The Chicago Bulls are in for an interesting 2016-17 campaign. The team’s roster looks considerably different than in past years with the departures of Derrick Rose, Joakim Noah, Mike Dunleavy Jr. and Pau Gasol as well as the additions of Rajon Rondo and Dwyane Wade.
The Bulls sure have a lot of significant names on their roster, but as has been discussed extensively already, there will likely be issues integrating the incoming talent. Specifically, Wade (7-of-44), Rondo (62-of-170) and Jimmy Butler (64-of-205) made 133 of their collective 419 three-point attempts last season. A 31.5 percentage from deep is pretty poor for three guards who are expected to play heavy minutes together, especially in today’s preferred pace-and-space style of play.
Considering the shooting issues and the fact that each of these three players are used to having the ball in their hands frequently, Bulls head coach Fred Hoiberg will need to find creative ways to offset these offensive issues. While there will be several players who will play a role in this dynamic, no one arguably has a bigger role to play than Nikola Mirotic.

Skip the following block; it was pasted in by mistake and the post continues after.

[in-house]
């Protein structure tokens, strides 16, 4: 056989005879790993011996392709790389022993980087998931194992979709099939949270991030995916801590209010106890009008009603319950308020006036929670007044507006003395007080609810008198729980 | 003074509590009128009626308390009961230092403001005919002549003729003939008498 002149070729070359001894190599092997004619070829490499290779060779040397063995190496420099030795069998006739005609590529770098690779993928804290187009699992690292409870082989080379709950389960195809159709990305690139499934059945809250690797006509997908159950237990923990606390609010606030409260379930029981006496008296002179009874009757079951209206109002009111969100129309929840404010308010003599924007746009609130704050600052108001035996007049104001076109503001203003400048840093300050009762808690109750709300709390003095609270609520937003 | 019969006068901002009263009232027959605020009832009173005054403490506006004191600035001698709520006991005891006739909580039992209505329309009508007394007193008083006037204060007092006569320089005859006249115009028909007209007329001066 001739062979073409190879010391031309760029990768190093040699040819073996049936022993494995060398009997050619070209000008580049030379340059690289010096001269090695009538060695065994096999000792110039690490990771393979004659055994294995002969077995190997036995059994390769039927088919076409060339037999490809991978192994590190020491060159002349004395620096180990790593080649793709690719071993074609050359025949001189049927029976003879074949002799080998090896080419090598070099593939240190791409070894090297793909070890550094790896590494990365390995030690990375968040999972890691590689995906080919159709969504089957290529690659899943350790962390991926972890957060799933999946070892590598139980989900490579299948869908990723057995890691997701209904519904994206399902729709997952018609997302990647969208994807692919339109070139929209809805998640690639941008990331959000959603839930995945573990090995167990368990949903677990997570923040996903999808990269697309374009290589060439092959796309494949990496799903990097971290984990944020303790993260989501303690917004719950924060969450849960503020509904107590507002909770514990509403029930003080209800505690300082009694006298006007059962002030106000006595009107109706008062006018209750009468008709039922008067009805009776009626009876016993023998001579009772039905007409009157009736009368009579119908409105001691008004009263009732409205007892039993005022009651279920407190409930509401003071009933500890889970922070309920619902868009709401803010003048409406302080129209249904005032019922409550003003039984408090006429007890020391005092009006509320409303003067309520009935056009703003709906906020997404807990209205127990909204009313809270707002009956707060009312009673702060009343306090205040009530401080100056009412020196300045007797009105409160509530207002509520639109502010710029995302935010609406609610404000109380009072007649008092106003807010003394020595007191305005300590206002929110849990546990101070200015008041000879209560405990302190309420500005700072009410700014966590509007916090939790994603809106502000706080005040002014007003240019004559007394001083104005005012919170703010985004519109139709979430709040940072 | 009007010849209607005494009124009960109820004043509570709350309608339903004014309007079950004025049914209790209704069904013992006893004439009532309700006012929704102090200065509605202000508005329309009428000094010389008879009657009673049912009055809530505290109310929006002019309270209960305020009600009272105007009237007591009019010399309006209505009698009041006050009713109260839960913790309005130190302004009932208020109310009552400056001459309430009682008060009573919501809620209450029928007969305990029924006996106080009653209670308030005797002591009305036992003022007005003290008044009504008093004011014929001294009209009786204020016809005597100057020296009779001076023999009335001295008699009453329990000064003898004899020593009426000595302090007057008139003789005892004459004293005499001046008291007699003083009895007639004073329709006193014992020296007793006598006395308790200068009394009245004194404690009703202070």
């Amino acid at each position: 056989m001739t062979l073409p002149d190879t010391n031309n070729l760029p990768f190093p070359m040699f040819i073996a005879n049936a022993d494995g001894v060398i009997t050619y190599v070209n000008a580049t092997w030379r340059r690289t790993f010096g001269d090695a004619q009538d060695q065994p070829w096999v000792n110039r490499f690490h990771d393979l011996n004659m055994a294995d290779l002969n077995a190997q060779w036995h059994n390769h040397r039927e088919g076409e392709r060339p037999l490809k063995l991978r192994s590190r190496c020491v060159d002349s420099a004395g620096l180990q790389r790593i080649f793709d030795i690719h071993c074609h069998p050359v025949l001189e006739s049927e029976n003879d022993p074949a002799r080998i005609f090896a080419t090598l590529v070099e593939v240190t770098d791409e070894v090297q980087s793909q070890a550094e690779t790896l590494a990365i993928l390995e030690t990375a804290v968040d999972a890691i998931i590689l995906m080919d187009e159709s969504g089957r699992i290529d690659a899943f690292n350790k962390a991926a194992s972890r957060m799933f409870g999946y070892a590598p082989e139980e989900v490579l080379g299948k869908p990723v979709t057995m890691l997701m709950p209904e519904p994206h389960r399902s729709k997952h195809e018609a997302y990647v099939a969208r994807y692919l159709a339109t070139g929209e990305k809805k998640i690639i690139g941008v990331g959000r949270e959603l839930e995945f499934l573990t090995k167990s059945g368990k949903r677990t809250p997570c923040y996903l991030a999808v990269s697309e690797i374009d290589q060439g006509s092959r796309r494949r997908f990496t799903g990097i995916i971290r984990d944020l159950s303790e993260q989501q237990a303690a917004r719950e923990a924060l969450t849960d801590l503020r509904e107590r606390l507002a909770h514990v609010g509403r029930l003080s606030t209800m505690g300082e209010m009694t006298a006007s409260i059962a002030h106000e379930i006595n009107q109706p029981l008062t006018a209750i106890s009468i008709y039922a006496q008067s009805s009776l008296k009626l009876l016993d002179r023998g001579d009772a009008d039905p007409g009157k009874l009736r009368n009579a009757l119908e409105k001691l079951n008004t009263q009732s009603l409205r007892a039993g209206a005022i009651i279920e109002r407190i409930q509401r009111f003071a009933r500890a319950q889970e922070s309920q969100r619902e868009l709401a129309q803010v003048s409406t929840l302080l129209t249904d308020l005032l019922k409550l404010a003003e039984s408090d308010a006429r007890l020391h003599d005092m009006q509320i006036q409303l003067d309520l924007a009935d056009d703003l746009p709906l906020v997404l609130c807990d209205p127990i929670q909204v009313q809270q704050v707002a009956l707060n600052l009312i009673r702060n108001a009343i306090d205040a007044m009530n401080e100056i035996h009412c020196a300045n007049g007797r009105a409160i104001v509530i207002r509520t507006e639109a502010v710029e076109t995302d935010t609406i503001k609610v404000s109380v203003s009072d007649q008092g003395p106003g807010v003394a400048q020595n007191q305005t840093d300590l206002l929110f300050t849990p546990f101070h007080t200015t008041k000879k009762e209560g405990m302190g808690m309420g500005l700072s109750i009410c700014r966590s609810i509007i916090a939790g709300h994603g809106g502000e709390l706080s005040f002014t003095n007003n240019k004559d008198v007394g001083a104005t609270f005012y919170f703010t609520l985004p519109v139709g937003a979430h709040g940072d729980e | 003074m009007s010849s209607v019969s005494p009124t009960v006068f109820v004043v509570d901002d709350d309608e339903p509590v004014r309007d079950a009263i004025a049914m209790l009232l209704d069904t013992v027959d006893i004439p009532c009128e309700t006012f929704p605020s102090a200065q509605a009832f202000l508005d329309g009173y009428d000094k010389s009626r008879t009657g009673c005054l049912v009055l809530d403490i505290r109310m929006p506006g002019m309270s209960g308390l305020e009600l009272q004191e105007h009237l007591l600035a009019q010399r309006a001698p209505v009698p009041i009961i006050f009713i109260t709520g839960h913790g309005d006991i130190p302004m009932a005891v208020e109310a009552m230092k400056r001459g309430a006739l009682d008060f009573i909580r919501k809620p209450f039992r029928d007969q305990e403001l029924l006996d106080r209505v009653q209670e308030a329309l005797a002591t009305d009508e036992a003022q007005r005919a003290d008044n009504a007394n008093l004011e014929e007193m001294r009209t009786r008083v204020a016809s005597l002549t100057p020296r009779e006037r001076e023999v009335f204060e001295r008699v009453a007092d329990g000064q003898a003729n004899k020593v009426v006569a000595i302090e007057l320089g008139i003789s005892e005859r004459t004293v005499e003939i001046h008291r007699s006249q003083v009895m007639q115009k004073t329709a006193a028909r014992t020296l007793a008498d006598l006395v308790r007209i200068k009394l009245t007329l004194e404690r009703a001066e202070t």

Mirotic, 25, is entering his third NBA season and has a strong shot at starting at power forward for the Bulls this year. Rather than trying to figure out how to form a competent defensive duo with Gasol, Mirotic will benefit from playing alongside Robin Lopez, who is an underrated rim protector and intelligent team defender. This is significant considering how much the Bulls struggled with their big man rotations last season and how ineffective Mirotic, Noah and Taj Gibson were collectively. Lopez may not be the passer that Noah is, but at this point he’s arguably a superior all-around defensive player. Assuming the frontcourt defense improves, Hoiberg should be able to keep Mirotic on the court more often, which should, in theory, significantly help the Bulls’ offense.